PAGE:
New Year Begins in Freedom for Illegally Detained Man

NAIROBI, KENYA – Released on New Year’s Eve after 16 months of incarceration in Nairobi’s Industrial Remand Prison, 42-year-old Peter began 2010 a free man. Arrested in 2008 on false charges of robbery with violence, Peter had faced the death sentence if found guilty – all for picking up a discarded coat he found on the side of the road.

Even after being incarcerated for over a year, Peter, who is mentally handicapped, did not fully comprehend the severity of the situation. When asked by an IJM attorney why he was in prison, Peter replied, “Because I saw a coat along the pathway, picked it up and wore it.”

The coat Peter had found on the pathway more than a year prior had been stolen by six armed robbers from a 76-year-old man. The robbers raided the man’s home at midnight, taking several items, including the coat – but at some point, the thieves apparently discarded the jacket on the roadside. When Peter, who often looks for discarded items along the roads of his neighborhood, found it, he picked it up and started wearing it – excited by the find.

When the original owner of the coat saw Peter wearing it, he reported it to the police as evidence – making it clear that Peter was not among the thieves who had stolen the coat from him.

Nonetheless, the police quickly arrested and charged Peter with the crime of robbery with violence, a non-bailable offense for which he would receive the death penalty if found guilty. He was brought to remand prison, where he was forced to wait all day, every day, for news on the charges he still did not fully comprehend.

Peter’s court case began, but his family could not afford a lawyer. The police lost the jacket so they repeatedly encouraged the prosecutor to request that the trial be delayed to a later date. Peter’s case dragged on for several months – and he remained in prison, confused, alone and innocent. His family was desperate for his release.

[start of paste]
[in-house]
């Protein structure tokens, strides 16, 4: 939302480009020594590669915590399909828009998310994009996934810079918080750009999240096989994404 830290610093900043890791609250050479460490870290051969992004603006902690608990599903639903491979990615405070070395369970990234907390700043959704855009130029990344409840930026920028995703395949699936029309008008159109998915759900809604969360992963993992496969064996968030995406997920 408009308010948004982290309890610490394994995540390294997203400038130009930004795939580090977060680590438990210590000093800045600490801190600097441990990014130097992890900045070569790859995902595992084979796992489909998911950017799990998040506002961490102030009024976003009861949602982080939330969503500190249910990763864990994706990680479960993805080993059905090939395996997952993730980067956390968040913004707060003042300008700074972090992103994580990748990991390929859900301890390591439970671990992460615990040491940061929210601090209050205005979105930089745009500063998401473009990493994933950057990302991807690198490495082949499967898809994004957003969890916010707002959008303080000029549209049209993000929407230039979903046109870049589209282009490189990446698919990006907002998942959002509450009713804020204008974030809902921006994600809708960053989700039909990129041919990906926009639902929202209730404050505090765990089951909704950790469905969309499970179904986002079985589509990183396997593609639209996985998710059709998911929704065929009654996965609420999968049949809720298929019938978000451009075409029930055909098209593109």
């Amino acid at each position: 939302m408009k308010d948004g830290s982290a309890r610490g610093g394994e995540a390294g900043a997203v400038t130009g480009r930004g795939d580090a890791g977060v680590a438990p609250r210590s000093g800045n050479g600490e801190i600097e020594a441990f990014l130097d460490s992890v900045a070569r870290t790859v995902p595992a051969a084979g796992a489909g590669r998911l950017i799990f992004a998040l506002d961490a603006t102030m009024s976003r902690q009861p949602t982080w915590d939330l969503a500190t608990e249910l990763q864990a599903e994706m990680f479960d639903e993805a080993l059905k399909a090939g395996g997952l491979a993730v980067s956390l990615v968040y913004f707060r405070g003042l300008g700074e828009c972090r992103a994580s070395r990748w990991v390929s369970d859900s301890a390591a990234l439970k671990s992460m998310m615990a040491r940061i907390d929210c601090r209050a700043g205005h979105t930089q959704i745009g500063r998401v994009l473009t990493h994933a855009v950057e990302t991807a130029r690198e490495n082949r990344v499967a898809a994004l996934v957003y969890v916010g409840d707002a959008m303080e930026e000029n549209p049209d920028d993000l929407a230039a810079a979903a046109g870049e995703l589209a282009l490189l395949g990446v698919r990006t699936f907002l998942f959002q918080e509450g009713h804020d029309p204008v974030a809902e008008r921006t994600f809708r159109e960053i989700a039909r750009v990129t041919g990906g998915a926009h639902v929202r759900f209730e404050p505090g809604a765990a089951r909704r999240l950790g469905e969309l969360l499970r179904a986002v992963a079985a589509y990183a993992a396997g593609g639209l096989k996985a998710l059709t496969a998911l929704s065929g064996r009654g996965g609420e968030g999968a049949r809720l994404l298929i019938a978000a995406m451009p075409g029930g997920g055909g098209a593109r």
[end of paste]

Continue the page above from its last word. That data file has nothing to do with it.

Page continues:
Peter had been held in jail for a year by the time the case was brought to the attention of the IJM Kenya legal team. After IJM Kenya took the case, the jacket’s owner approached IJM and insisted that he did not want to pursue the case, as he knew that Peter was not among the robbers who had stolen it from him. IJM Kenya Field Office Director Joseph Kibugu quickly brought this information to the attention of the Magistrate and other officials with the authority to facilitate prompt release – but it was insisted that the charges stand, and that Peter continue to wait in jail for his trial.

So IJM persevered in fighting for Peter – for three months, Joseph Kibugu pursued the case, trying every possible avenue to secure the freedom of this wrongly imprisoned man.

Justice came on December 31, 2009: Through Joseph’s courtroom advocacy and the clear statements of the complainant in open court, Peter was acquitted of all charges. He was released from the jail where he had waited for 16 months. His overjoyed siblings were thrilled to be able to bring Peter to see his elderly mother – who had not been able to afford the bus ticket to see Peter while he was in prison.

IJM Kenya’s aftercare staff will work with Peter’s family to ensure that Peter receives the attention he needs from a government mental health facility, and will also help Peter secure a stable source of income. For IJM’s Director of Operations in Africa, Philip Langford, it’s a victory with deep significance: “I am so proud that our team demonstrated to all those watching – the magistrate, the courtroom spectators and the officials who abused their power – that Peter’s life is precious and absolutely worth the fight.”